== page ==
Due to the growth of large-format and gauged porcelain tile (GPT), the use of self-leveling underlayments (SLUs) have also become more frequent in tile installations. A properly installed SLU can provide a flat, smooth substrate, ideal for tile. Depending on the need of the project and skill of the applicator, a properly mixed and applied SLU can provide a level substrate, ideal for hanging commercial fire doors and laying out interior walls, in addition to providing an excellent substrate for our tile installation. It is for this reason, that the Materials, Methods, Standards Association (MMSA) decided to pursue an ANSI standard for both the self-leveling underlayment product and installation standard back in 2012.

Listing SLU standards in our own industry’s ANSI documents can be very beneficial to the tile contractor out there fighting for a decent substrate on which to install that large-format 2- x 4-foot porcelain tile. It can also be extremely beneficial for the design professional as standards provide a basis of quality and a proven set of test methods to verify that quality. Reference standards also allow specifications, and those who write them, to remain neutral and refrain from becoming proprietary.

For floors, mortar bed installations are a traditional technique for creating a flat substrate with the use of a mortar applied 1 1/4-inch-thick or thicker. Unfortunately, this step is frequently “value engineered” out of projects because concrete contractors don’t want to recess the slab and limited installers have the skill needed to mud a large area. When a mortar bed is used successfully in large or wet areas, the installer has control over the substrate and can prepare a very flat, and if needed, level floor.

When leveling large areas, floors can be prepared much easier and more effectively than walls due to SLUs. The self-leveling market has exploded because of their ease of installation. It is important to note that all installations of self-leveler require the use of a good primer. Some manufacturers make a few different primers, so please check them out and select the one most appropriate for your project. The same can be said about self-levelers — there is a variety of different SLUs available. Which one should you use? It depends on your site requirements. Do you need something that is fast-setting? Just a skim coat? Are you looking for a leveler with high flow characteristics or one that will accommodate deep pours? One that requires minimal prep? Or do you just need a competitive leveler?

Please do not misunderstand me; I said that SLUs were easy. They are easy when compared to the alternative — installing a labor-intensive mortar bed. Self-levelers still require you to select the proper primer and self-leveler for your specific project. There are also some important rules that must be followed when it comes to using SLUs. You must carefully follow the manufacturer’s directions. Do not exceed the maximum thickness recommendations. You must mix SLUs properly. And you must add the proper amount of water. This is critical because overwatering can cause separation of the chemicals, which can lead to a weaker pour with a different dynamic of expansion and contraction, often resulting in a failure. Another component of mixing SLUs properly is to mix them with a suitable drill and mixer or pump. It is usually recommended you do two bag pours if you are mixing in a SLU mixing bucket.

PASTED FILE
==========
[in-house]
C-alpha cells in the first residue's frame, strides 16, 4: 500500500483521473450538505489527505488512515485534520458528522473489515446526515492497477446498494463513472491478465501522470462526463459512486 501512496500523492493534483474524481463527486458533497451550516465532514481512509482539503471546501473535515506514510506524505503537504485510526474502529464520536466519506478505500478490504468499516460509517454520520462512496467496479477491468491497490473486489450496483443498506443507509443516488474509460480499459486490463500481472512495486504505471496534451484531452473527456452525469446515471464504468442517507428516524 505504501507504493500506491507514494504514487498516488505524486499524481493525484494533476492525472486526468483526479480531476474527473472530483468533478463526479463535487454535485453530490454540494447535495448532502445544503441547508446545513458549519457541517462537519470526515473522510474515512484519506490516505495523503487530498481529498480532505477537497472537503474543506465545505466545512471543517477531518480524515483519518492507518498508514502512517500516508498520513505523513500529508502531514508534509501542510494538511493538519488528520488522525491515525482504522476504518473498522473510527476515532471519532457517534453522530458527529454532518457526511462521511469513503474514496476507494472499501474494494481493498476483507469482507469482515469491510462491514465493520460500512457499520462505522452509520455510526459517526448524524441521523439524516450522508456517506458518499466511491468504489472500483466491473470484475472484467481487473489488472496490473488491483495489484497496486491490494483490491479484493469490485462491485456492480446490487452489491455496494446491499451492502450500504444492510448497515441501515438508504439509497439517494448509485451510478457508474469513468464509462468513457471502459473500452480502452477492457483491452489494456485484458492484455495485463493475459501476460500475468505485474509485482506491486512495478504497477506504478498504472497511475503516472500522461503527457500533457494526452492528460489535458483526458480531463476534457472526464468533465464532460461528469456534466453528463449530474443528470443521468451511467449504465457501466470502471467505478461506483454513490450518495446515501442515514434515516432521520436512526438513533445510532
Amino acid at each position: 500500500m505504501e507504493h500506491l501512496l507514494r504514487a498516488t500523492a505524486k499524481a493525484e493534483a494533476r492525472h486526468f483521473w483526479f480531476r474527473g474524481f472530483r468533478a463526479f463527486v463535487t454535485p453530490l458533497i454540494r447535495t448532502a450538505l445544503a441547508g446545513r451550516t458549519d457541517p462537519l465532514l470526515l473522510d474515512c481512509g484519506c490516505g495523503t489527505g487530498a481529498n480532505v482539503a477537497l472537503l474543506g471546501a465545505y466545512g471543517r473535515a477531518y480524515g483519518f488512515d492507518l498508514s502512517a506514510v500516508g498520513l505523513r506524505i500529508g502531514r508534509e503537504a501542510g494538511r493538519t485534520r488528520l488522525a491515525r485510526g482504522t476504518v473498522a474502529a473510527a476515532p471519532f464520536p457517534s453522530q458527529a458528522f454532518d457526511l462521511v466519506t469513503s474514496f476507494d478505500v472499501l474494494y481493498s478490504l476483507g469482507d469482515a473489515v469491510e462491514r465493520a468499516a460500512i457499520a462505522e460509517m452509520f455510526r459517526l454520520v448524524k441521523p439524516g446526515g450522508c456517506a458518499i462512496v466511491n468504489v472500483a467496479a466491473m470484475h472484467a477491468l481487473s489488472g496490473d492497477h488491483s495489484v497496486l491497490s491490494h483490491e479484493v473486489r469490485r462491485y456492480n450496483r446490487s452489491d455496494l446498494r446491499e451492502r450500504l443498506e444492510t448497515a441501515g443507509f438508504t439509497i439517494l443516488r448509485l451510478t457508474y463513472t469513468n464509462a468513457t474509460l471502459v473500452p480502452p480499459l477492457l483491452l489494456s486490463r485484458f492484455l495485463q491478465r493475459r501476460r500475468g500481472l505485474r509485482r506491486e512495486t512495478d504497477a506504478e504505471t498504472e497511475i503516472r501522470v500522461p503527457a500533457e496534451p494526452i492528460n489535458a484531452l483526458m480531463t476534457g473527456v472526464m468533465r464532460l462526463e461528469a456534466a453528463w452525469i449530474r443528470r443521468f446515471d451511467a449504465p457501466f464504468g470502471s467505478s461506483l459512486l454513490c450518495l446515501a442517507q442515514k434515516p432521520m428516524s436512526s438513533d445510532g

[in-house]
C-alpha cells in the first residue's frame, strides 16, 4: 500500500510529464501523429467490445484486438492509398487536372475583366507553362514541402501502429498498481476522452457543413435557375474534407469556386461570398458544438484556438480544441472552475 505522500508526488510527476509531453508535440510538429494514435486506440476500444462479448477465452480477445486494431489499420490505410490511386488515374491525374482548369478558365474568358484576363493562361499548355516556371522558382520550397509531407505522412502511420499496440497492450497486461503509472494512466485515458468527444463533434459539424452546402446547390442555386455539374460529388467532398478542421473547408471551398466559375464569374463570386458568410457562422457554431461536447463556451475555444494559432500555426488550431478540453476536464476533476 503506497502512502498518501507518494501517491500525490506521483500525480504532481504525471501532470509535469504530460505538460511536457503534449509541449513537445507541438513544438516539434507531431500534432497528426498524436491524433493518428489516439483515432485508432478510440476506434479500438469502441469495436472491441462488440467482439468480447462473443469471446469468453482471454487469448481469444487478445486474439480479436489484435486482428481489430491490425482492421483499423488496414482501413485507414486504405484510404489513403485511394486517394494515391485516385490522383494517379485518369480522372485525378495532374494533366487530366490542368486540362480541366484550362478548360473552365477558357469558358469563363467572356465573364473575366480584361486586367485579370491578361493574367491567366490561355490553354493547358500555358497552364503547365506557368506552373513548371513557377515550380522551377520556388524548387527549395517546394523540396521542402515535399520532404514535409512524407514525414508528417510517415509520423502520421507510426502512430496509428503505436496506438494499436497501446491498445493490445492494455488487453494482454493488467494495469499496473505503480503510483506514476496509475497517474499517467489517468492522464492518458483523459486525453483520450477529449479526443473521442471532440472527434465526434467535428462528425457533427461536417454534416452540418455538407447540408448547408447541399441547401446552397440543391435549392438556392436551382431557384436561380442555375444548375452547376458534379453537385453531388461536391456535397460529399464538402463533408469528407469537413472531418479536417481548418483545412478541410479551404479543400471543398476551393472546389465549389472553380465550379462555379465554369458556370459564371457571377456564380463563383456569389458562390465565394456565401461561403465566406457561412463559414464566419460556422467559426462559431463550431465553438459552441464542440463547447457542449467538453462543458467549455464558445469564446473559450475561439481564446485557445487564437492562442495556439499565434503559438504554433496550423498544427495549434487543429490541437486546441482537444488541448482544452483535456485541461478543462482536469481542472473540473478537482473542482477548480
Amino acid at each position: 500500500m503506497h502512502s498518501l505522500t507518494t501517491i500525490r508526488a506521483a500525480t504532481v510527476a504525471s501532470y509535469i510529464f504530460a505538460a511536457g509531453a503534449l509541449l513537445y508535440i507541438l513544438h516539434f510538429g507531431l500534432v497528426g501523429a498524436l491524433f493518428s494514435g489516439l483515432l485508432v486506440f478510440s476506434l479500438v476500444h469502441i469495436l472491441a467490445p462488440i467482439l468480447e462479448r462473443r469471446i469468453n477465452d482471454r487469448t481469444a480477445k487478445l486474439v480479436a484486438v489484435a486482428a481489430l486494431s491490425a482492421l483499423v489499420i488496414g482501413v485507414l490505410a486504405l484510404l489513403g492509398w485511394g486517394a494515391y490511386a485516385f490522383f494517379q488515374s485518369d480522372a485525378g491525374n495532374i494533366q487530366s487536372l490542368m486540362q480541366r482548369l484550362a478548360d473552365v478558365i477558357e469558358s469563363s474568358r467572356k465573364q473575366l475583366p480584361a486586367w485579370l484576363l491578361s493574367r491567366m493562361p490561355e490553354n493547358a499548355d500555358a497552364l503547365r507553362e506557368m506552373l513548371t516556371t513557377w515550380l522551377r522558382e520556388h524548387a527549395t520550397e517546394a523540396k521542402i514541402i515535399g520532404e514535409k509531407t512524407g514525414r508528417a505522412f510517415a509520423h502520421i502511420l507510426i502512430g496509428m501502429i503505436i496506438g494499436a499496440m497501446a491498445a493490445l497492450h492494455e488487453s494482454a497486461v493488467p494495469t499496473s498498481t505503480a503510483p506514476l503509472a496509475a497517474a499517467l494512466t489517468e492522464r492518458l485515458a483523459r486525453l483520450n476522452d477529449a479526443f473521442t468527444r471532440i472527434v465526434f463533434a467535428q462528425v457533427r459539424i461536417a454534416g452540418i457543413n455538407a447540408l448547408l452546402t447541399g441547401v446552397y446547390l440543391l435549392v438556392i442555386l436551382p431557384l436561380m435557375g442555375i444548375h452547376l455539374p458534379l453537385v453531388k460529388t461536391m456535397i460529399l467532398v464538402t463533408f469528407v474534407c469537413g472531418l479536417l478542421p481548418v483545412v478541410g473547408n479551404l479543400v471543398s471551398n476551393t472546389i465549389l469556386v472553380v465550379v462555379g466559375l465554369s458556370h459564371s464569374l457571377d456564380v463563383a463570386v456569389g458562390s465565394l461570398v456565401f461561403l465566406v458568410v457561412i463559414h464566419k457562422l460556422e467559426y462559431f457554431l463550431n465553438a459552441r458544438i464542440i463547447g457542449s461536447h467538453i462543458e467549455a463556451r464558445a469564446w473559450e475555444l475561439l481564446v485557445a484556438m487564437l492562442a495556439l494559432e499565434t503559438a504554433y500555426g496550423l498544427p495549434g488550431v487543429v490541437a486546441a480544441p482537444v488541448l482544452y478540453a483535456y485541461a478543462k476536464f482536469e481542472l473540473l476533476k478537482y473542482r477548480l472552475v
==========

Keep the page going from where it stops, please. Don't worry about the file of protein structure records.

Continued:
Most manufacturers have a mixing kit that includes a large mixing pail, water buckets, proper mixing paddles, a gauge rake and other beneficial tools. Before attempting a self-leveling project, make sure you have the necessary tools. Self-leveling projects take good planning, proper tools and teamwork because it is best to keep a wet edge when pouring multiple pours in a large area. Have your pour well planned out, who is mixing, who is pouring and who will provide the final finishing?

Self-levelers do not know the topography of the room you are trying to level. You must know the high spots and what it is going to take to get a level substrate if that is your end goal. You must mark what it will take to level, by use of pins, concrete nails in the substrate or caulk lines on the wall.

In addition to mortar beds and SLUs, patching compounds are suitable for localized patches or filling “birdbaths” or dips in the floor. There is a variety of different patching compounds that are fast-setting, moisture-resistant, and that can be applied in thicknesses ranging from skim-coating to very thick, depending on the needs of your project.

Read more on subfloor prep

There are currently two ASTM standards for self-leveling underlayments: ASTM C1708  C1708M - 19 Standard Test Methods for Self-leveling Mortars Containing Hydraulic Cements and ASTM F2873 - 13 Standard Practice for the Installation of Self-Leveling Underlayment and the Preparation of Surface to Receive Resilient Flooring. A new standard from MMSA, chaired by Mike Micalizzi with patience and persistence, will be an ANSI standard specific to the installation of self-leveling underlayments for ceramic tile. The proposed standard is currently out for vote to the ANSI committee. We hope that by the time you read this article ANSI A118.16 American National Standard Specifications for Flowable Hydraulic Cement Underlayment/Self-Leveling Underlayment and A108.21 Interior Installation of Flowable Hydraulic Cement Underlayment/Self-Leveling Underlayment will have passed, and tile installers, estimators and design professionals will begin benefitting from the addition of this complete standard that took so many years to test, complete and adopt.